The new method developed by the LMU team could, however, change this. "The waste problem can only be solved by chemical means, and our process can make a significant contribution to environmental protection, because it makes automated sorting feasible," says Langhals. Indeed, the use of fluorescence lifetime measurements permits the identification and sorting of up to 1.5 tons of plastic per hour. In other words, the method in its present form already meets the specifications required for its application on an industrial scale.


Story Source:

The above story is based on materials provided by Ludwig-Maximilians-Universitaet Muenchen (LMU). Note: Materials may be edited for content and length.


Journal Reference:

  1. Heinz Langhals, Dominik Zgela, Thorben Schlόcker. High Performance Recycling of Polymers by Means of Their Fluorescence Lifetimes*. Green and Sustainable Chemistry, 2014; 04 (03): 144 DOI: 10.4236/gsc.2014.43019

Cite This Page:

Ludwig-Maximilians-Universitaet Muenchen (LMU). "Novel recycling methods: Fluorescent fingerprint of plastics." ScienceDaily. ScienceDaily, 21 August 2014. <www.sciencedaily.com/releases/2014/08/140821141347.htm>.
Ludwig-Maximilians-Universitaet Muenchen (LMU). (2014, August 21). Novel recycling methods: Fluorescent fingerprint of plastics. ScienceDaily. Retrieved October 2, 2014 from www.sciencedaily.com/releases/2014/08/140821141347.htm
Ludwig-Maximilians-Universitaet Muenchen (LMU). "Novel recycling methods: Fluorescent fingerprint of plastics." ScienceDaily. www.sciencedaily.com/releases/2014/08/140821141347.htm (accessed October 2, 2014).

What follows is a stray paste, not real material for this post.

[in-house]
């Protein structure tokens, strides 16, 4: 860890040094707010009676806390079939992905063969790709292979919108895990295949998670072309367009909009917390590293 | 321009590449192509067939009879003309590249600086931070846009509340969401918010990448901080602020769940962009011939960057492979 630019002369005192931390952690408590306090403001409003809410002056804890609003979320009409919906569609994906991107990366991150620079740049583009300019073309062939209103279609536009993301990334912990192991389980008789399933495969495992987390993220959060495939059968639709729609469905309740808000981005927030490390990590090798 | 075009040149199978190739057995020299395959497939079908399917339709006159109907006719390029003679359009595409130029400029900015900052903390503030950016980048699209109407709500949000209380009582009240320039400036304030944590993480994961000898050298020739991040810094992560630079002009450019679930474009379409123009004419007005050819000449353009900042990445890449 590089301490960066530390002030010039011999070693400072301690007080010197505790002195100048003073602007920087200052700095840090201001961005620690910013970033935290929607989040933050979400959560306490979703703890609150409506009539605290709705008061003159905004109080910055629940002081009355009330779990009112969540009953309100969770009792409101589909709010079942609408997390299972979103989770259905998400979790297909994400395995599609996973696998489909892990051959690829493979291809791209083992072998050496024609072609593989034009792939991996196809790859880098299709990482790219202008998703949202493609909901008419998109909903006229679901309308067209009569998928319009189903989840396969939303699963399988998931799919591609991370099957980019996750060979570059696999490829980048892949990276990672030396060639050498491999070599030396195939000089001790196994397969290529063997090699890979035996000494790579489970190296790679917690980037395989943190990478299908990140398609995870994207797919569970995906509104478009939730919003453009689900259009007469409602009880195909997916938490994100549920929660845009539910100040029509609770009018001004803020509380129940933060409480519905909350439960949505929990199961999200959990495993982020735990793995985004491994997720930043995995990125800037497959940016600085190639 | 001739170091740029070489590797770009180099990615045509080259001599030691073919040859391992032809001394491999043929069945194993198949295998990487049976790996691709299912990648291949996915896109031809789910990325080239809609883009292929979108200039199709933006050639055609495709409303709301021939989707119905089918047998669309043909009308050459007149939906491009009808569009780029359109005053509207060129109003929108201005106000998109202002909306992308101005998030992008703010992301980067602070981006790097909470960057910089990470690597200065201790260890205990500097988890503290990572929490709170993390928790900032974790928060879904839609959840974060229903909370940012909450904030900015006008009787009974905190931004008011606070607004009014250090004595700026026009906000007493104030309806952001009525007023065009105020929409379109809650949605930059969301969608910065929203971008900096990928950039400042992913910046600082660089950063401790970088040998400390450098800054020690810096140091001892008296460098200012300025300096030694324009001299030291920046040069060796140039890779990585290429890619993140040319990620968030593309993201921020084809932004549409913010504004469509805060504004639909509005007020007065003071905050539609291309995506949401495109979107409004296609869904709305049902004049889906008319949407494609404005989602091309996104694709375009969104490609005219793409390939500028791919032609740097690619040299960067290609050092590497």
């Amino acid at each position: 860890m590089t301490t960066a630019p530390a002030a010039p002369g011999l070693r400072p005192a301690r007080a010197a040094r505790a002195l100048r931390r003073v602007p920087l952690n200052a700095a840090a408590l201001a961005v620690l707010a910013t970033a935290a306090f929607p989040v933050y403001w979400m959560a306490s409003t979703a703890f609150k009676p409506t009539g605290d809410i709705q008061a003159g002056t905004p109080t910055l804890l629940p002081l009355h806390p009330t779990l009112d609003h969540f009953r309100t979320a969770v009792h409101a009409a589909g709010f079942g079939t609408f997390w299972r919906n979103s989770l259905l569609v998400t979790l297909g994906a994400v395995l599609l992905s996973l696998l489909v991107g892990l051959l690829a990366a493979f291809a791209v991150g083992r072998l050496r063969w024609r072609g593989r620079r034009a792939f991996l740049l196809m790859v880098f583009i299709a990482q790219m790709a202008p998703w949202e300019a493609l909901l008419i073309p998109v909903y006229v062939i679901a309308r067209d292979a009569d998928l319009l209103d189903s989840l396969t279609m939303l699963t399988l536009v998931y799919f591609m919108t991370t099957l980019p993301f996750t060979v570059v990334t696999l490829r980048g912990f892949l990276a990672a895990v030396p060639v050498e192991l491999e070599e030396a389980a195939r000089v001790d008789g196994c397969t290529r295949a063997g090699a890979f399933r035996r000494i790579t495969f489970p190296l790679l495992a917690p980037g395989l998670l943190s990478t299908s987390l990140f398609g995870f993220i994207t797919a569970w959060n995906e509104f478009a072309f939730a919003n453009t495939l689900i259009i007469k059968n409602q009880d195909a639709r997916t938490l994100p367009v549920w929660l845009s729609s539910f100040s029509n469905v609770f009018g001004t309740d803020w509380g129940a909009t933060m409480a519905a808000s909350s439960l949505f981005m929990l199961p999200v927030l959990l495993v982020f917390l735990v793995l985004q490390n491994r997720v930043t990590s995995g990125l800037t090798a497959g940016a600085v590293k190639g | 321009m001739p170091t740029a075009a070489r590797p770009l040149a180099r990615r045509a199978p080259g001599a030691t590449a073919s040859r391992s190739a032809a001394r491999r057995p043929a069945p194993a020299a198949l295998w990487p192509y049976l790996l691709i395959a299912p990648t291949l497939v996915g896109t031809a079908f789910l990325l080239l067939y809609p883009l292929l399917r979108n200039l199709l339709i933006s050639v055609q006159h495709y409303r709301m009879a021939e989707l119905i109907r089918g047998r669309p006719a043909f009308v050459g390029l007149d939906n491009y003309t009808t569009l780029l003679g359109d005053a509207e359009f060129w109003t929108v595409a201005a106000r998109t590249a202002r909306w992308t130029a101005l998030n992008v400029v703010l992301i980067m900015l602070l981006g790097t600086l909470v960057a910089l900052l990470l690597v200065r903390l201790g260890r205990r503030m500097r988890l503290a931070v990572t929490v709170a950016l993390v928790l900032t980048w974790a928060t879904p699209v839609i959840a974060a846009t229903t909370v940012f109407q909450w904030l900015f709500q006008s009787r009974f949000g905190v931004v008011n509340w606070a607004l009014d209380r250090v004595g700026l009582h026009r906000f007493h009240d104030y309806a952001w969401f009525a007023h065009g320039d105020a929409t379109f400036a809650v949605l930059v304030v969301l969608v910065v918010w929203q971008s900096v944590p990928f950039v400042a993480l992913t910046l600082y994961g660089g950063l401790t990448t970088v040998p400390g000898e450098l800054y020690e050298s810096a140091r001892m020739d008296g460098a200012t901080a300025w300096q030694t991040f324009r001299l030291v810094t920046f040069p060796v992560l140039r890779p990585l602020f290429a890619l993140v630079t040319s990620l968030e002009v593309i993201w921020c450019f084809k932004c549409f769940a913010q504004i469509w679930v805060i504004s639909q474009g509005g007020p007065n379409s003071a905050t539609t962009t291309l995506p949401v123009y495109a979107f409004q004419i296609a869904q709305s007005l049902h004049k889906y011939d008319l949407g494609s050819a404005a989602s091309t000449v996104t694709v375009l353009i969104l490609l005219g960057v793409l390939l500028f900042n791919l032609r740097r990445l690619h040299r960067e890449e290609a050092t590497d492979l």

Share This



More Matter & Energy News

Thursday, October 2, 2014

Featured Research

from universities, journals, and other organizations


Featured Videos

from AP, Reuters, AFP, and other news services

Japan Looks To Faster Future As Bullet Train Turns 50

Japan Looks To Faster Future As Bullet Train Turns 50

Newsy (Oct. 1, 2014) — Japan's bullet train turns 50 Wednesday. Here's a look at how it's changed over half a century — and the changes it's inspired globally. Video provided by Newsy
Powered by NewsLook.com
US Police Put Body Cameras to the Test

US Police Put Body Cameras to the Test

AFP (Oct. 1, 2014) — Police body cameras are gradually being rolled out across the US, with interest surging after the fatal police shooting in August of an unarmed black teenager. Duration: 02:18 Video provided by AFP
Powered by NewsLook.com
Raw: Japan Celebrates 'bullet Train' Anniversary

Raw: Japan Celebrates 'bullet Train' Anniversary

AP (Oct. 1, 2014) — A ceremony marking 50 years since Japan launched its Shinkansen bullet train was held on Wednesday in Tokyo. The latest model can travel from Tokyo to Osaka, a distance of 319 miles, in two hours and 25 minutes. (Oct. 1) Video provided by AP
Powered by NewsLook.com
Robotic Hair Restoration

Robotic Hair Restoration

Ivanhoe (Oct. 1, 2014) — A new robotic procedure is changing the way we transplant hair. The ARTAS robot leaves no linear scarring and provides more natural results. Video provided by Ivanhoe
Powered by NewsLook.com

Search ScienceDaily

Number of stories in archives: 140,361

Find with keyword(s):
 
Enter a keyword or phrase to search ScienceDaily for related topics and research stories.

Save/Print:
Share:  

Breaking News:

Strange & Offbeat Stories

 

Space & Time

Matter & Energy

Computers & Math

In Other News

... from NewsDaily.com

Science News

Health News

Environment News

Technology News



Save/Print:
Share:  

Free Subscriptions


Get the latest science news with ScienceDaily's free email newsletters, updated daily and weekly. Or view hourly updated newsfeeds in your RSS reader:

Get Social & Mobile


Keep up to date with the latest news from ScienceDaily via social networks and mobile apps:

Have Feedback?


Tell us what you think of ScienceDaily -- we welcome both positive and negative comments. Have any problems using the site? Questions?
Mobile iPhone Android Web
Follow Facebook Twitter Google+
Subscribe RSS Feeds Email Newsletters
Latest Headlines Health & Medicine Mind & Brain Space & Time Matter & Energy Computers & Math Plants & Animals Earth & Climate Fossils & Ruins